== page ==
See also below Weekend Features: Muqtada al-Sadr: Statesman by Decree (Newsday)
Acting on a tip from a detainee, American and British troops stormed a house in western Baghdad Thursday and rescued two Canadians and a Briton who had been held hostage for four months, who were discovered bound but unguarded. (New York Times)
The Bush administration moved Thursday to freeze the assets of several Lebanese media outlets, alleging that they helped raised money and recruits for Hizballah's terrorist network. The Treasury Department's action is against al-Manar, a satellite TV operator, al-Nour Radio, and their parent company, the Lebanese Media Group. "Any entity maintained by a terrorist group - whether masquerading as a charity, a business, or a media outlet - is as culpable as the terrorist group itself," said Stuart Levey, the Treasury Department's undersecretary for terrorism and financial intelligence. Al-Manar also has provided support to other terrorist groups, including the Palestinian Islamic Jihad and the al-Aqsa Martyrs Brigade, the department said. (AP/Washington Post)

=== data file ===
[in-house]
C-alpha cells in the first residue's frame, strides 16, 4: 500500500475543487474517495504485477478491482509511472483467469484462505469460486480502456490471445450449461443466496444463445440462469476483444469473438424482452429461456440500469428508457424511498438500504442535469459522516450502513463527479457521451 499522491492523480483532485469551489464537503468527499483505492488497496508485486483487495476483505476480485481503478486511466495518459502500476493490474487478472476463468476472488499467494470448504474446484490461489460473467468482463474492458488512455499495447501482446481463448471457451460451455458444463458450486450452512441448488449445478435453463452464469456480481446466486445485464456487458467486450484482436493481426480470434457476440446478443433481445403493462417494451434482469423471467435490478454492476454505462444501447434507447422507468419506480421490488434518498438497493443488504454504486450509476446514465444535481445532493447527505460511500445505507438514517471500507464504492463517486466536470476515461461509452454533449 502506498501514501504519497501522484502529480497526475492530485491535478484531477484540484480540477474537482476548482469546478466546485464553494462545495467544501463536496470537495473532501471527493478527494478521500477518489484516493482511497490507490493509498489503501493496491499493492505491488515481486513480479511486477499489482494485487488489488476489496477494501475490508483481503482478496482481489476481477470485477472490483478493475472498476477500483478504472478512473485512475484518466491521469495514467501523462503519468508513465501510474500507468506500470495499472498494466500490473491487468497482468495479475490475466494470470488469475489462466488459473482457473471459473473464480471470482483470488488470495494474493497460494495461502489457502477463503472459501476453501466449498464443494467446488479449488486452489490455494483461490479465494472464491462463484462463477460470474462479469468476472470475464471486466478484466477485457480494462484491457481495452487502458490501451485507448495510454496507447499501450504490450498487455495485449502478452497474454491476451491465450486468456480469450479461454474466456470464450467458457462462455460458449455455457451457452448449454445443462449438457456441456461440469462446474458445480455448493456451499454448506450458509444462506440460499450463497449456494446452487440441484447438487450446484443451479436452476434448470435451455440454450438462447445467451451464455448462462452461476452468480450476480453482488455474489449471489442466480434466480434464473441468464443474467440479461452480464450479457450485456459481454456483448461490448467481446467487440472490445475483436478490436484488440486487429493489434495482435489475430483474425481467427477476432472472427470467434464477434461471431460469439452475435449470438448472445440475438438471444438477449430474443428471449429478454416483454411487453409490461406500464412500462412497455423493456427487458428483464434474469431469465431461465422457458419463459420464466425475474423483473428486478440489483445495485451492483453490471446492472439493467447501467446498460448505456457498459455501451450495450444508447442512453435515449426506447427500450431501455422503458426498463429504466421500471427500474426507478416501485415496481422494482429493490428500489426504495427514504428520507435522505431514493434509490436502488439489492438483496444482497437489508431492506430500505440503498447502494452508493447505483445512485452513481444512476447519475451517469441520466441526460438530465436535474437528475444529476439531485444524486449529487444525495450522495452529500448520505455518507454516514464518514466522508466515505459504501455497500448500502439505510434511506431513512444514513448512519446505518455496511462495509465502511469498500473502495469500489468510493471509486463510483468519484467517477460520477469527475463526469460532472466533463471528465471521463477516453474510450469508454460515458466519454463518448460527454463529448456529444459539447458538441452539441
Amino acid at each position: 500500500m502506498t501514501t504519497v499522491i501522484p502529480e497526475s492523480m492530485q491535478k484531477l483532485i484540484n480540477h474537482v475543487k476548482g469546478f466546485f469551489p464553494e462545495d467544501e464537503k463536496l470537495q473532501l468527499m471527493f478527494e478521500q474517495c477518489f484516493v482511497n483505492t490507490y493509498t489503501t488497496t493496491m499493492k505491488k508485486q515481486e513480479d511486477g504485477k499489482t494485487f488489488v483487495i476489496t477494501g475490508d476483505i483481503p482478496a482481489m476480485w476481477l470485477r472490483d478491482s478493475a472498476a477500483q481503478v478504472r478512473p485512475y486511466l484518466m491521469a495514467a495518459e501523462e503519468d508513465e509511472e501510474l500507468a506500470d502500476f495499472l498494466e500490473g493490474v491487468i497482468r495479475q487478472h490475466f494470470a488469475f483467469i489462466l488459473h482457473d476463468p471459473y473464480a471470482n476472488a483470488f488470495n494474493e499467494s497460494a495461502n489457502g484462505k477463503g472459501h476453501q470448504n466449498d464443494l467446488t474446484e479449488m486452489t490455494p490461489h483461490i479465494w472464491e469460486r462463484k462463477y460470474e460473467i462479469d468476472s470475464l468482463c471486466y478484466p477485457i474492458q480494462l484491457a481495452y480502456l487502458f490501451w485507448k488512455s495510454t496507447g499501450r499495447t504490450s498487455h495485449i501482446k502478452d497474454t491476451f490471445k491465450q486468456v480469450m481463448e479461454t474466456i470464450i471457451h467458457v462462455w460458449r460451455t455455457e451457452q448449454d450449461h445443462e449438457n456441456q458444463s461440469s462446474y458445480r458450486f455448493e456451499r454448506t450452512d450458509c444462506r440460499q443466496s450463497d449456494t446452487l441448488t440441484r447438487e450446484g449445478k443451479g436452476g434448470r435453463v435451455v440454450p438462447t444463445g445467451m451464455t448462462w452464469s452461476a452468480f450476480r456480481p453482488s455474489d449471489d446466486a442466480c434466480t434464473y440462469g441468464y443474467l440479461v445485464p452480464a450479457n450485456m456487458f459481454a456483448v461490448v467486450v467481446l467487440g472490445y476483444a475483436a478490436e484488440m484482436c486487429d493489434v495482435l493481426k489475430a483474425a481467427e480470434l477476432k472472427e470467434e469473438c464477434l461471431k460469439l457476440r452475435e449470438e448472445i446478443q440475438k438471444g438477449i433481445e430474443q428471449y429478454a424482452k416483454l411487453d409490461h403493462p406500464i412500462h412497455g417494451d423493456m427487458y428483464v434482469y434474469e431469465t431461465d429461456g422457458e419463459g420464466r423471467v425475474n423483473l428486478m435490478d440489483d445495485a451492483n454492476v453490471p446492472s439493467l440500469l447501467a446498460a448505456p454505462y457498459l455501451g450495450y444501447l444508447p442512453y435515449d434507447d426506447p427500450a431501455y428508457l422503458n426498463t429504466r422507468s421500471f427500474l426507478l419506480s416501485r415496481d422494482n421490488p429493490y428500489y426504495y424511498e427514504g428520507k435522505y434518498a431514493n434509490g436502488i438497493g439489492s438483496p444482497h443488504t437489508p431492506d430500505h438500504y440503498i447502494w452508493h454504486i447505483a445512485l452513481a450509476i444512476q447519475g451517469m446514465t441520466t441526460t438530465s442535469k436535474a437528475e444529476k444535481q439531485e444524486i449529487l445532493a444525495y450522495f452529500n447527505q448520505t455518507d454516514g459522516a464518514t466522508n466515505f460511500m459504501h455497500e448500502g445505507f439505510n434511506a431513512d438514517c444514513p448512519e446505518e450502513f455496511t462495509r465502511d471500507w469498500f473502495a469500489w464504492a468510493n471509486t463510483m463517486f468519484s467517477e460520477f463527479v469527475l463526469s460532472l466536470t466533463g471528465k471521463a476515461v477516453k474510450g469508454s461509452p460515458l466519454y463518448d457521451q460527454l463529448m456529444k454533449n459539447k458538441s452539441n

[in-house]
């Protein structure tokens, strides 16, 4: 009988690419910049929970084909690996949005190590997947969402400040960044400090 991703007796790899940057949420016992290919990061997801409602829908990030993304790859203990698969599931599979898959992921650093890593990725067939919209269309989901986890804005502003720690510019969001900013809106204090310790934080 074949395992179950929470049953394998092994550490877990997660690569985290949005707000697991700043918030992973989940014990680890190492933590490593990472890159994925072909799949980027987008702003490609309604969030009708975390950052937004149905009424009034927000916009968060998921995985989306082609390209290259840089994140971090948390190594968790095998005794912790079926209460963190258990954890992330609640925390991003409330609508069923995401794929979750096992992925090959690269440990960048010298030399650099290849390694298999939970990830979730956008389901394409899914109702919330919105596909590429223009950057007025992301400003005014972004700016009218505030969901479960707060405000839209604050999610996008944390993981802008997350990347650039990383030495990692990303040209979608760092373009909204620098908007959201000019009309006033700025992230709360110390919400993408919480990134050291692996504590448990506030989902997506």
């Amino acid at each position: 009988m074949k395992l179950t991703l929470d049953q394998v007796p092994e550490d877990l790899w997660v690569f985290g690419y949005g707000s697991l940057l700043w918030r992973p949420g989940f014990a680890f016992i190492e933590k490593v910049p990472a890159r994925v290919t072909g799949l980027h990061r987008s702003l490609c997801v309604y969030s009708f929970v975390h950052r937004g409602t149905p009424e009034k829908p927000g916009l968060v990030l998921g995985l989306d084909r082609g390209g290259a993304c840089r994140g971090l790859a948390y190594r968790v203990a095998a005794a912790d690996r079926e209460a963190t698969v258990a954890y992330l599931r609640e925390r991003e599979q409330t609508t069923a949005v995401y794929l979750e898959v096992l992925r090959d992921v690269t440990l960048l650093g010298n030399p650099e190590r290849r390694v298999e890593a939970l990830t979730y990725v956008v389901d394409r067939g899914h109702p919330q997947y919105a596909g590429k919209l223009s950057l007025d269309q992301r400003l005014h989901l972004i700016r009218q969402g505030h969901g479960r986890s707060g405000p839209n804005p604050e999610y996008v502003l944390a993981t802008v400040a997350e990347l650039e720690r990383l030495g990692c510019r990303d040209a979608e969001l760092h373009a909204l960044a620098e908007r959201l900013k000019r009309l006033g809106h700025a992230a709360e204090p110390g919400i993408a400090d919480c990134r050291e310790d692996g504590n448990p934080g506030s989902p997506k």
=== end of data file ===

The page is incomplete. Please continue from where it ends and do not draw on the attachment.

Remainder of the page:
Ernst Uhrlau, head of Germany's BND foreign intelligence agency, said on Thursday that the success of Germany and other countries in hunting down terrorists has done little to reduce the threat "Islamic terrorism" poses to Europe and Israel. "Europe is no longer just a recruitment and financing area but has become a target of Islamic terrorism," Uhrlau told a conference on Islamic extremism organized by the American Jewish Congress. "In the foreseeable future international terrorism will remain one of the most serious threats to our society. More than ever before Israel and Europe as a single risk area are caught in the crosshairs of international terrorism," he said. (Reuters)
A group of Americans is suing Iran, hoping to seize antiquities to satisfy a judgment against Tehran for sponsoring a deadly terrorist attack in Jerusalem. On Sept. 4, 1997, three suicide bombers attacked a pedestrian mall in Jerusalem, killing five people and injuring nearly 200 others. The militant Palestinian group Hamas claimed responsibility.